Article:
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6 Adventurous Things To Do In Kansas City This Weekend

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Choices for being adventurous this weekend include beholding cosmic swashbuckling, singing along with pop idols in their spicy prime and getting totally soaked on a colossal downtown slip-and-slide.

Your mission: Don’t pick just one. Because where’s the adventure in that?

1. ‘Star Wars’ Marathon

Special-edition versions of the three original “Star Wars” films – “A New Hope” (1977), “The Empire Strikes Back” (1980) and “Return of the Jedi” (1983) – will be screened back to back to back for true believers. Sorry, no reentry. Or as Yoda would say: “Leave and return, you may not.” But why would a true believer in the first and (so far) best “Star Wars” trilogy want to escape the escapism, anyway? Especially with all of those toy lightsabers being waved around in the theater. The adventure continues.

Saturday, 4 p.m.; Arvest Bank Theatre at the Midland, 1228 Main St., Kansas City, Mo.; tickets: $30-$65.

2. Johnson County Fair

Back on Earth: Farm animals, a carnival, a parade, a rodeo, a tractor pull, a demolition derby and perhaps the greatest adventure of all – funnel cakes – help make the Johnson County Fair the perennial family attraction it’s been for so many years. Kids with enough pluck can also try to stay on top of a bucking sheep or do their best keeping their hands on a greased pig. If you’re wondering, the serial ingestion of funnel cakes presents a similar challenge. All I ask is, please try not to cut in line.

Daily through Saturday; Johnson County Fairgrounds, 136 E. Washington St., Gardner, Kan.; admission: free (ticketed events extra).

3. Demi Lovato and Nick Jonas

Former Disney Channel actors Demi Lovato, who spoke at last week’s Democratic National Convention, and Nick Jonas, formerly of the Jonas Brothers, have teamed up for a summer concert tour that qualifies as an adventure for the throngs of mostly teenage girls in attendance. The suggestive dance moves and sexy lyrics performed by the two young pop idols may call for a little parental guidance. Exhibit A: Lovato’s steamy new single, “Body Say.” Oh, well, they’ve got to grow up sometime.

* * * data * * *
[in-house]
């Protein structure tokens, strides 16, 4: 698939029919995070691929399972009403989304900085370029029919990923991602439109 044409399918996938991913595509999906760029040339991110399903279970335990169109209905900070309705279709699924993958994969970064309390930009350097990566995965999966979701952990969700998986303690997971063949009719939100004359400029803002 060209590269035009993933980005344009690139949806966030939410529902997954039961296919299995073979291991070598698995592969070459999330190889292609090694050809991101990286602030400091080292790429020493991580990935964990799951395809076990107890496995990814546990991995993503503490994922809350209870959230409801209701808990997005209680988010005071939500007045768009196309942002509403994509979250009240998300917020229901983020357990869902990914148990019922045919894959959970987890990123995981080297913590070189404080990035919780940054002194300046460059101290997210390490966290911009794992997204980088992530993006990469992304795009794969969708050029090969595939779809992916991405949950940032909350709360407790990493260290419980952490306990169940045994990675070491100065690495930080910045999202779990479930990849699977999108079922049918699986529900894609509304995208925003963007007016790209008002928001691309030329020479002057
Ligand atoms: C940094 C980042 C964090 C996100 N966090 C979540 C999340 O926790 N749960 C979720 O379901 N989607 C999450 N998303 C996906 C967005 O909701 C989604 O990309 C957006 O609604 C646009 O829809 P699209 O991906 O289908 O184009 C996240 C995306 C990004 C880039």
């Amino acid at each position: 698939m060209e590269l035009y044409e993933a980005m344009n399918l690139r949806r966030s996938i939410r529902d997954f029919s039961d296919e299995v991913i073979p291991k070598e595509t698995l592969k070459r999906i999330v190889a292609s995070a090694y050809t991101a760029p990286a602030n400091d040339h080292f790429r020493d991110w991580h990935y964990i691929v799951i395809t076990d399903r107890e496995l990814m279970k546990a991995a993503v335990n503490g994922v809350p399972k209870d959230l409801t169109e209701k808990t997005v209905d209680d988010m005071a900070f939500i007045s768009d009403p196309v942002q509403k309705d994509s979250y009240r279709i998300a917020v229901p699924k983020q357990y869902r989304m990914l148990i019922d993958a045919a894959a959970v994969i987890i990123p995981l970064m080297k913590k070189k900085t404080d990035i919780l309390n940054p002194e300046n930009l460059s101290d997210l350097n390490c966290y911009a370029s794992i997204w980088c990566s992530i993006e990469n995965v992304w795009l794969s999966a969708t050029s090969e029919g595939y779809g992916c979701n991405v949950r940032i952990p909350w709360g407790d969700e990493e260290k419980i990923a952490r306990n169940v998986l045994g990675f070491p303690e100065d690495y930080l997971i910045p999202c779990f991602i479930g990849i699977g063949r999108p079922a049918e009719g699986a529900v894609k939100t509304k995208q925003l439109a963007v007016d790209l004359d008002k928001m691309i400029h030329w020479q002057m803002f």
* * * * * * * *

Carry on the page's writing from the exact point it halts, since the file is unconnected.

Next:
Saturday, 7 p.m.; Sprint Center, 1407 Grand Blvd., Kansas City, Mo.; tickets: $27.95-$87.95.

4. ‘Weird Al’ Yankovic

It’s a triumph of marketing – and, of course, talent – that “Weird Al” Yankovic has dominated the comedy music genre for the better part of 40 years. As the best-selling pop-song parodist in recording history, His Weirdness has made an adventure out of repurposing hit melodies for his own idiosyncratically amusing ends, from 1979’s “My Bologna” (a food-centric satire of the Knack’s “My Sharona”) to “Tacky” (a bad-fashion sendup of Pharrell’s “Happy”). Yankovic is on his “Mandatory Fun” tour – so listen up and laugh!

Sunday 8 p.m.; Starlight Theatre, 4600 Starlight Road, Kansas City, Mo.; tickets: $36.95-$66.95

5. Psychedelic Furs with the Church

In the late 1970s and early ’80s, England’s the Psychedelic Furs took rock fans looking for a way forward on a post-punk/new-wave quest highlighted by such irresistibly cool songs as “Pretty in Pink” and “Love My Way.” Still led by alluringly hoarse vocalist Richard Butler, the Furs’ appeal these days has taken on more than a hint of nostalgia. Needless to say – so let me say it – trying to recapture lost youth is always an adventure.

Friday, 8 p.m.; Crossroads KC at Grinders, 417 E. 18th St., Kansas City, Mo.; tickets: $26-$76.50.

6. Slide the City

Want to get soaked on a 1,000-foot-long slip-and-slide in the heart of the city? Whether taking a single run or traveling the length of more than three football fields over and over all day long, each daring participants receives an inflatable tube, a mouth guard and a drawstring bag. What’s the mouth guard for? It’s not an adventure for nothing. 

Saturday, noon-7 p.m.; Crown Center area, 2400 Pershing Road; tickets: $18-$60.

Brian McTavish is a regular arts and culture contributor for KCUR 89.3. Send him an email at brianmctavish@gmail.com

Brian McTavish follows popular culture in the belief that the search for significance can lead anywhere. Brian explains, "I've written articles and reviews ... reviewed hundreds of concerts, films and plays. And the thing is, these high arts all sprang from the pop culture of their day. Don't forget: Shakespeare was once Spielberg."
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